This led to the longest night in the Emergency Room I’ve ever experienced. I got there at 8PM. I was taken back, had blood taken from me, and hooked up to an IV pole with saline dripping. I kept going back and forth to the bathroom with dhiarrea like I had all day. I was taken to a room and given a gown, and the nurse even brought me a heated blanket. I did NOT like having an IV in my arm, as I don’t do well with needles, and an IV isn’t a needle, but a gauged tube that holds your vein open so that fluids can be injected directly into it, which somehow made my skin crawl even more. The tests were coming back not showing anything serious, my white blood cells were normal, my symptoms seemed to be an elevated heart rate, severe dehydration, and slightly heightened liver function. An ultrasound was taken of my liver and I was eventually given an X-Ray for one of my ribs which had recently been bruised, just in case it had something to do with what was going on. I was continually amazed that I was NOT running a fever, despite laying their shivering under what was now a pile of FOUR blankets: my sister’s quilted one and three from the ER. The fluids were making me even colder. Hours were passing. I was so exhausted, and just laying there and breathing was becoming more difficult. The heart monitor kept making annoying beeping sounds because my heart rate kept hitting 120, which is not dangerously high but is too high to be considered normal.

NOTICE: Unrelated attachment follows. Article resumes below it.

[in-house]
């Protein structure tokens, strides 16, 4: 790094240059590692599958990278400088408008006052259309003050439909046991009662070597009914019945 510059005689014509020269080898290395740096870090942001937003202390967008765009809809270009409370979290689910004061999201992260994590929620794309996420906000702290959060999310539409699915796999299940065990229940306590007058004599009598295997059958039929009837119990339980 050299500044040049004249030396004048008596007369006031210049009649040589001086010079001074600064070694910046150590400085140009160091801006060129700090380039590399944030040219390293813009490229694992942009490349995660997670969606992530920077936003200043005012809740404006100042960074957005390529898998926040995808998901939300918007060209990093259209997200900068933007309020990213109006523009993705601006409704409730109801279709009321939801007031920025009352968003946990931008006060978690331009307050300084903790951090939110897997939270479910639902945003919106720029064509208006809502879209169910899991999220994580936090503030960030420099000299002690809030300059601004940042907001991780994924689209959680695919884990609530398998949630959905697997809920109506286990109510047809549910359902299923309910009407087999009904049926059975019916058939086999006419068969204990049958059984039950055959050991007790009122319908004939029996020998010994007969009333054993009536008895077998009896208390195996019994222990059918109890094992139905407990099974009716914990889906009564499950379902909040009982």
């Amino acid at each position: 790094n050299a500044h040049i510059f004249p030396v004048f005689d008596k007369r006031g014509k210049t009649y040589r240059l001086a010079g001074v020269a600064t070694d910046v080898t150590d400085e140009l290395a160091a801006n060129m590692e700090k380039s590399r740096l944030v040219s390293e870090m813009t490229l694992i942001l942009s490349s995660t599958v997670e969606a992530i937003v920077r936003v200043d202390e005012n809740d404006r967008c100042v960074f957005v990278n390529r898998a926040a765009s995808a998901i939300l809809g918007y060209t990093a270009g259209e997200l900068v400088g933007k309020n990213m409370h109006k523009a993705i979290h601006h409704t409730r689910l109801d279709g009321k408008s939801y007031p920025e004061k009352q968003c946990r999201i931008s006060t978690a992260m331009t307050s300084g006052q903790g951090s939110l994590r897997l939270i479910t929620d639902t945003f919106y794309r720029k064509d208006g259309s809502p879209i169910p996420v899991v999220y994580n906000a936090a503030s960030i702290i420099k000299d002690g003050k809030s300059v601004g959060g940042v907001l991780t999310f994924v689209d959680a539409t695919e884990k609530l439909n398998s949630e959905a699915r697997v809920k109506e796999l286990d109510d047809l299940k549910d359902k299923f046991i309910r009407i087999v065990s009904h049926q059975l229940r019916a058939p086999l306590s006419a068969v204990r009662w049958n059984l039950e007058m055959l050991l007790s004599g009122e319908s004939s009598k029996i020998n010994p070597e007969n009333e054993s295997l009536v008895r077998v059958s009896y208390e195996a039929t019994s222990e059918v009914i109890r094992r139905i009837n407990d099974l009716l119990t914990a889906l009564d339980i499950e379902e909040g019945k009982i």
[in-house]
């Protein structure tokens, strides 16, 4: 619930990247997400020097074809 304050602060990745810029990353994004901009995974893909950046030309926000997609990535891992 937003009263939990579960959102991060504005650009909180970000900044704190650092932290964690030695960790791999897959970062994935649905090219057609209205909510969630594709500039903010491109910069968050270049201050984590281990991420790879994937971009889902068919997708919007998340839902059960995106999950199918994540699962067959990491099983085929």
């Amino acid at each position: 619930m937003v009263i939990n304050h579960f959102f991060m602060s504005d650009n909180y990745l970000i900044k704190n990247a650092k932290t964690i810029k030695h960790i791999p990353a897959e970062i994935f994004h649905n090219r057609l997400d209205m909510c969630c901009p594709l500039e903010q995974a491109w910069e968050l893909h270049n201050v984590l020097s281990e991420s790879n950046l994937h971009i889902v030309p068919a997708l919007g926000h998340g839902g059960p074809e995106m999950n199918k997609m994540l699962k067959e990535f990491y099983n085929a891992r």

I was so afraid that at one point I took my phone out and turned on the voice recorder and set it on my chest and made a spoken Last Will and Testament, just in case it turned out to be needed. I told my lover and my best friend Jake how important he is to me, and that I leave everything to him, and said some words about people in my life who’ve been important: my ex-boyfriend Nathan, my friends Zack and Robert who I used to live with, and a handful of others. I said that I didn’t want a Christian funeral, and I didn’t want any preacher to use my death or the grief of my friends and family to prey on them with a funeral service inciting them to come to Jesus. I chose a few songs that I wanted played at my funeral.

I know this all sounds dramatic, and I was aware at the time that it was a silly thing to do, but at the same time… I just DIDN’T KNOW what was happening. All of the tests they’d run seemed to indicate that I was alright aside from dehydration, and despite having fever symptoms, I wasn’t running a fever. Did that mean that I was suffering from something really rare and unusual? Was I having a reaction to something that they hadn’t figured out yet? I certainly felt like I was dying, so was I actually going to? Sadly I didn’t get to finish what I was saying to Jake in my recording because someone came into my room.